Netflix are taking a look at the killing of politician Detlev Rohwedder in new documentary, A Perfect Crime.
In 1991, Rohwedder, the head of Treuhand, the East German Privatization and Restructuring Agency, was assassinated in Dusseldorf.
To this day, the exact shooter has not been identified, however, the German far-left militant group Red Army Faction (RAF) has claimed responsibility.
The true crime series details the strange evidence recovered, as it goes back to after the end of the Cold War era when West and East Germany reunited to form Germany.
Here’s everything you need to know about the subject of the new Netflix documentary.
When is A Perfect Crime on Netflix?
Docuseries, A Perfect Crime, will be available to stream on Netflix from September 25th.
Who is Detlev Rohwedder?
Detlev Karsten Rohwedder was a German manager and politician as a member of the Social Democratic Party. He was manager of the Treuhandanstalt.
He was responsible for the privatisation of state-owned property in the former German Democratic Republic (GDR).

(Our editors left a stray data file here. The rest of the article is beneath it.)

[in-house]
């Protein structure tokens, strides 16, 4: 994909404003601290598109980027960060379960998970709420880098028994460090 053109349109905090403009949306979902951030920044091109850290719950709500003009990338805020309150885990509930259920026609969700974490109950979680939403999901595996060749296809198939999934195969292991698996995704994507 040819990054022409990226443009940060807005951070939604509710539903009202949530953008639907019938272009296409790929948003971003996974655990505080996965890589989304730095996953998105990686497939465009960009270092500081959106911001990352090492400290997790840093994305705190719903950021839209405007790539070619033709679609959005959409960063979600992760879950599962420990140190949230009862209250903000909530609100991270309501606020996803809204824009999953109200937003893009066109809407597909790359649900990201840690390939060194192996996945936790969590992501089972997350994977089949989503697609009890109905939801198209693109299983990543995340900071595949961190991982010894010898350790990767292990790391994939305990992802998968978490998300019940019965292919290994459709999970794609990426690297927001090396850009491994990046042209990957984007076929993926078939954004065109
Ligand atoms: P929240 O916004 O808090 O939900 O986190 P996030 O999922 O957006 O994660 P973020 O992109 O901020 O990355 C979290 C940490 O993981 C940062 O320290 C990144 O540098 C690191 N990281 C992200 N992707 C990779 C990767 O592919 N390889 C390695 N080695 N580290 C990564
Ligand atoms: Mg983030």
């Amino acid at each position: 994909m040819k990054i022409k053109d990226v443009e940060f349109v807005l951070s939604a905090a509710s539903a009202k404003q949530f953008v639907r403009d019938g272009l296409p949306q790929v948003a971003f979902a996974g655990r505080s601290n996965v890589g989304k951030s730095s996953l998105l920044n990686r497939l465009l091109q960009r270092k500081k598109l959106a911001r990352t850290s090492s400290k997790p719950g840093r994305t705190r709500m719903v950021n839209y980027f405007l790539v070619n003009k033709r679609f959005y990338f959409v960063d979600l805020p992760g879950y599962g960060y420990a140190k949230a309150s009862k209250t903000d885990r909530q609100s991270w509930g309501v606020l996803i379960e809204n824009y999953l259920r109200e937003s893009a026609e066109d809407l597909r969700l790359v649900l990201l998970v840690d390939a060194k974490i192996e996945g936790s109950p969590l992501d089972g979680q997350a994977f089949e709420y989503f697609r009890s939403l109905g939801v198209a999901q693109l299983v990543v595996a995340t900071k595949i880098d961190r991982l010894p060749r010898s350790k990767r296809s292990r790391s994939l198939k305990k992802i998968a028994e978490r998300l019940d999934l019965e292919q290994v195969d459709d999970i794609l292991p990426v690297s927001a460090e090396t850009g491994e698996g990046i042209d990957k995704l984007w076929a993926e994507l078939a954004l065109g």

What is A Perfect Crime about?
In April 1991, Detlev Rohwedder was assassinated in Dusseldorf while standing at the window of his home.
The shots were fired from 63 m away from a rifle with a 7.62×51mm NATO standard caliber, the same rifle that was used during the RAF’s sniper attack on the American embassy in February.
An inspection of the scene found three cartridge cases, a plastic chair, a towel and a letter claiming responsibility from an RAF commando named after Ulrich Wessel, a minor RAF figure who had died in 1975.
To this day, the shooter has never been identified, and his assassination remains one of the most infamous political hits in modern German history.
As one of the faces of Germany’s reunification process, Rohwedder was also one of the country’s most heavily targeted people.
He was responsible for privatising the socialist East German businesses as the country reformed.
For the millions, Germany’s reunification on Oct. 3, 1990 — 45 years later — indicated a promising future.
However, not everyone was happy with the government’s demands to make this so.
The Red Army Faction (RAF) believed that Rohwedder’s department was overreaching by absorbing East German businesses into the newly unified nation.
In 2001, a DNA analysis found that hair strands from the crime scene belonged to RAF member Wolfgang Grams. The Attorney General did not consider this evidence sufficient to name Grams as a suspect of the killing.
The series will examine the available evidence to determine who killed Rohwedder.